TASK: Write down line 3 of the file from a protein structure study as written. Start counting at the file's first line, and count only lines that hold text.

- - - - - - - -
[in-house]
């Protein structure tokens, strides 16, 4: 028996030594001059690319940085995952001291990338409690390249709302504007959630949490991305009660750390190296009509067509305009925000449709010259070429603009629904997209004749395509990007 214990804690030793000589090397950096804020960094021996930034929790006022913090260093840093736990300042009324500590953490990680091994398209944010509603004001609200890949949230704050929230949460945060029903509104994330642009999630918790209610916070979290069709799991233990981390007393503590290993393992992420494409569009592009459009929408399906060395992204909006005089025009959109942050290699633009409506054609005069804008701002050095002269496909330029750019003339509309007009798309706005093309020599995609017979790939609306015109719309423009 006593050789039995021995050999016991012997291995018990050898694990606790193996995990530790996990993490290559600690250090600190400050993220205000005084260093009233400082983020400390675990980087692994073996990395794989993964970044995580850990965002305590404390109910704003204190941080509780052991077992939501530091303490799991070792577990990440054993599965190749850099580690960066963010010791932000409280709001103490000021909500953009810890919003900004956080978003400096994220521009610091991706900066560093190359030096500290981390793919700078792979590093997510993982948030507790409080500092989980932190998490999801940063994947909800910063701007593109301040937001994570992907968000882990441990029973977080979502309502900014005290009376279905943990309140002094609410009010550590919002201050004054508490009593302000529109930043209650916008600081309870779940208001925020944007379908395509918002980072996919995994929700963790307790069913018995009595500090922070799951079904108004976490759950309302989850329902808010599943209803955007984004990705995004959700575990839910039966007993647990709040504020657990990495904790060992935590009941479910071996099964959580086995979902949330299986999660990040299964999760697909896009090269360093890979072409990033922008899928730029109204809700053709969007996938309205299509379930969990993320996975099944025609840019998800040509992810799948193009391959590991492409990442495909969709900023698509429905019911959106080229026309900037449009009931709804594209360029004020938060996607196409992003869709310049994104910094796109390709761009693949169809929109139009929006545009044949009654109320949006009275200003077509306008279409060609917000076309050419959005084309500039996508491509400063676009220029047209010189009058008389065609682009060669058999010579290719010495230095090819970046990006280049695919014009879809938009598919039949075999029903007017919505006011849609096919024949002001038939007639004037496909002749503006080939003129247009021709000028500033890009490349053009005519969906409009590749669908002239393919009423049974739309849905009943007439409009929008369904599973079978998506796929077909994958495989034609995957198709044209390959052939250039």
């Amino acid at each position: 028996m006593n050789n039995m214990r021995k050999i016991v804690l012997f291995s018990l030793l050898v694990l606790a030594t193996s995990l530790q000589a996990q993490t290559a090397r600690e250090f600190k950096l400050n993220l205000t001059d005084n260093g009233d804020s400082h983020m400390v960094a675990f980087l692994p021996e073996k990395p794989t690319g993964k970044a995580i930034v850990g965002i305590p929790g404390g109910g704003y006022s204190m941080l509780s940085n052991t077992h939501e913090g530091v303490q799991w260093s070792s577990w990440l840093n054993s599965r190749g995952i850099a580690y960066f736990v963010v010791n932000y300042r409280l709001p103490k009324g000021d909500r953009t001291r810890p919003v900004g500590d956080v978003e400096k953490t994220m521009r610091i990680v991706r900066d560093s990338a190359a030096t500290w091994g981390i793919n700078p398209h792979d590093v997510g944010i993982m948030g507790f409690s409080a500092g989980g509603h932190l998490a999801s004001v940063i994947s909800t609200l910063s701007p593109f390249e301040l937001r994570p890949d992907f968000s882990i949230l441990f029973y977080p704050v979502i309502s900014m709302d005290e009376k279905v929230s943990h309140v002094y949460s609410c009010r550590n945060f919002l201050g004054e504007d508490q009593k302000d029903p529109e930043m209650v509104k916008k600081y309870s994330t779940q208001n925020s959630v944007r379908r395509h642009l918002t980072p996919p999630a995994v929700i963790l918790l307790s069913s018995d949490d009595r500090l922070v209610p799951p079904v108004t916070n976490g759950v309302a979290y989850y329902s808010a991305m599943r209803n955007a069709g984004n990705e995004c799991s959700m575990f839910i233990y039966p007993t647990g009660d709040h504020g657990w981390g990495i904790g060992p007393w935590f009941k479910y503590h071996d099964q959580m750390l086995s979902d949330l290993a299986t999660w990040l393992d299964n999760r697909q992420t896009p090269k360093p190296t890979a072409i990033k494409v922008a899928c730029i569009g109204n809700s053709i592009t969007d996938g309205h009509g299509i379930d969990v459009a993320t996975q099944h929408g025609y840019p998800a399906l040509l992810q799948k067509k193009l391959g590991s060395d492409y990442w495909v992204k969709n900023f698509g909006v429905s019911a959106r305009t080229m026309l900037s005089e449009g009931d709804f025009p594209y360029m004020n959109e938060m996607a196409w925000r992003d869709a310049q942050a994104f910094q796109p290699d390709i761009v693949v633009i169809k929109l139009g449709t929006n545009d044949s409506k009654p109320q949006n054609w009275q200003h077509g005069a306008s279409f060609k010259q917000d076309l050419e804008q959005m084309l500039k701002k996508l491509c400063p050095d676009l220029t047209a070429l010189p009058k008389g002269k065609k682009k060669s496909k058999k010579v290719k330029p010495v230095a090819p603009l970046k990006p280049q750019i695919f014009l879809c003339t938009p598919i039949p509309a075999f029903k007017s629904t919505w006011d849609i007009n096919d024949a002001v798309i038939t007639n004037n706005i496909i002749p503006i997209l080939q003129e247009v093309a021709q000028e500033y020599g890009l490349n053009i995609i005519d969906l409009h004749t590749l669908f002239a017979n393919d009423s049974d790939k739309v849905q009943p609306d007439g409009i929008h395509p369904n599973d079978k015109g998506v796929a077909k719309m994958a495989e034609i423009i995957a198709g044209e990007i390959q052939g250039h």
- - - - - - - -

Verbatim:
């Amino acid at each position: 028996m006593n050789n039995m214990r021995k050999i016991v804690l012997f291995s018990l030793l050898v694990l606790a030594t193996s995990l530790q000589a996990q993490t290559a090397r600690e250090f600190k950096l400050n993220l205000t001059d005084n260093g009233d804020s400082h983020m400390v960094a675990f980087l692994p021996e073996k990395p794989t690319g993964k970044a995580i930034v850990g965002i305590p929790g404390g109910g704003y006022s204190m941080l509780s940085n052991t077992h939501e913090g530091v303490q799991w260093s070792s577990w990440l840093n054993s599965r190749g995952i850099a580690y960066f736990v963010v010791n932000y300042r409280l709001p103490k009324g000021d909500r953009t001291r810890p919003v900004g500590d956080v978003e400096k953490t994220m521009r610091i990680v991706r900066d560093s990338a190359a030096t500290w091994g981390i793919n700078p398209h792979d590093v997510g944010i993982m948030g507790f409690s409080a500092g989980g509603h932190l998490a999801s004001v940063i994947s909800t609200l910063s701007p593109f390249e301040l937001r994570p890949d992907f968000s882990i949230l441990f029973y977080p704050v979502i309502s900014m709302d005290e009376k279905v929230s943990h309140v002094y949460s609410c009010r550590n945060f919002l201050g004054e504007d508490q009593k302000d029903p529109e930043m209650v509104k916008k600081y309870s994330t779940q208001n925020s959630v944007r379908r395509h642009l918002t980072p996919p999630a995994v929700i963790l918790l307790s069913s018995d949490d009595r500090l922070v209610p799951p079904v108004t916070n976490g759950v309302a979290y989850y329902s808010a991305m599943r209803n955007a069709g984004n990705e995004c799991s959700m575990f839910i233990y039966p007993t647990g009660d709040h504020g657990w981390g990495i904790g060992p007393w935590f009941k479910y503590h071996d099964q959580m750390l086995s979902d949330l290993a299986t999660w990040l393992d299964n999760r697909q992420t896009p090269k360093p190296t890979a072409i990033k494409v922008a899928c730029i569009g109204n809700s053709i592009t969007d996938g309205h009509g299509i379930d969990v459009a993320t996975q099944h929408g025609y840019p998800a399906l040509l992810q799948k067509k193009l391959g590991s060395d492409y990442w495909v992204k969709n900023f698509g909006v429905s019911a959106r305009t080229m026309l900037s005089e449009g009931d709804f025009p594209y360029m004020n959109e938060m996607a196409w925000r992003d869709a310049q942050a994104f910094q796109p290699d390709i761009v693949v633009i169809k929109l139009g449709t929006n545009d044949s409506k009654p109320q949006n054609w009275q200003h077509g005069a306008s279409f060609k010259q917000d076309l050419e804008q959005m084309l500039k701002k996508l491509c400063p050095d676009l220029t047209a070429l010189p009058k008389g002269k065609k682009k060669s496909k058999k010579v290719k330029p010495v230095a090819p603009l970046k990006p280049q750019i695919f014009l879809c003339t938009p598919i039949p509309a075999f029903k007017s629904t919505w006011d849609i007009n096919d024949a002001v798309i038939t007639n004037n706005i496909i002749p503006i997209l080939q003129e247009v093309a021709q000028e500033y020599g890009l490349n053009i995609i005519d969906l409009h004749t590749l669908f002239a017979n393919d009423s049974d790939k739309v849905q009943p609306d007439g409009i929008h395509p369904n599973d079978k015109g998506v796929a077909k719309m994958a495989e034609i423009i995957a198709g044209e990007i390959q052939g250039h």